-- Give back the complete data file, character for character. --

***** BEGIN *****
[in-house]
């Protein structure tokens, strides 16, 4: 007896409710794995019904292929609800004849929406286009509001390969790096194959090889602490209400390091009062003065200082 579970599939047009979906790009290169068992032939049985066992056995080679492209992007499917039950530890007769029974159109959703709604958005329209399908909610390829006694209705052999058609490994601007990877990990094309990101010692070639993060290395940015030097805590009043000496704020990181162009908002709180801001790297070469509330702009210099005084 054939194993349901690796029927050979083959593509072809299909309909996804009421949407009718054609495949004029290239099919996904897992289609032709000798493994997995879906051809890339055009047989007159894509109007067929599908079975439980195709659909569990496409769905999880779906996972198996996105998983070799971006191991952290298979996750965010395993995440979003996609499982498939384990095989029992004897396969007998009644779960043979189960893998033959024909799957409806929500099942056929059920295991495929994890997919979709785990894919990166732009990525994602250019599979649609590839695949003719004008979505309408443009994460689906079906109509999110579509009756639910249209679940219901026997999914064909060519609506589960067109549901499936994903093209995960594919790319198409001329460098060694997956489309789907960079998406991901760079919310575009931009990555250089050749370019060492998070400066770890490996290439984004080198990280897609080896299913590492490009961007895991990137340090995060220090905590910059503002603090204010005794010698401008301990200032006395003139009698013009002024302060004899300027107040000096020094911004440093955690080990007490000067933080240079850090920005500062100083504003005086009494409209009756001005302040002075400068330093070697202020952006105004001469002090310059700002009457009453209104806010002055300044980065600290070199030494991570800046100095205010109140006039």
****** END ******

[in-house]
């Protein structure tokens, strides 16, 4: 007896409710794995019904292929609800004849929406286009509001390969790096194959090889602490209400390091009062003065200082 579970599939047009979906790009290169068992032939049985066992056995080679492209992007499917039950530890007769029974159109959703709604958005329209399908909610390829006694209705052999058609490994601007990877990990094309990101010692070639993060290395940015030097805590009043000496704020990181162009908002709180801001790297070469509330702009210099005084 054939194993349901690796029927050979083959593509072809299909309909996804009421949407009718054609495949004029290239099919996904897992289609032709000798493994997995879906051809890339055009047989007159894509109007067929599908079975439980195709659909569990496409769905999880779906996972198996996105998983070799971006191991952290298979996750965010395993995440979003996609499982498939384990095989029992004897396969007998009644779960043979189960893998033959024909799957409806929500099942056929059920295991495929994890997919979709785990894919990166732009990525994602250019599979649609590839695949003719004008979505309408443009994460689906079906109509999110579509009756639910249209679940219901026997999914064909060519609506589960067109549901499936994903093209995960594919790319198409001329460098060694997956489309789907960079998406991901760079919310575009931009990555250089050749370019060492998070400066770890490996290439984004080198990280897609080896299913590492490009961007895991990137340090995060220090905590910059503002603090204010005794010698401008301990200032006395003139009698013009002024302060004899300027107040000096020094911004440093955690080990007490000067933080240079850090920005500062100083504003005086009494409209009756001005302040002075400068330093070697202020952006105004001469002090310059700002009457009453209104806010002055300044980065600290070199030494991570800046100095205010109140006039």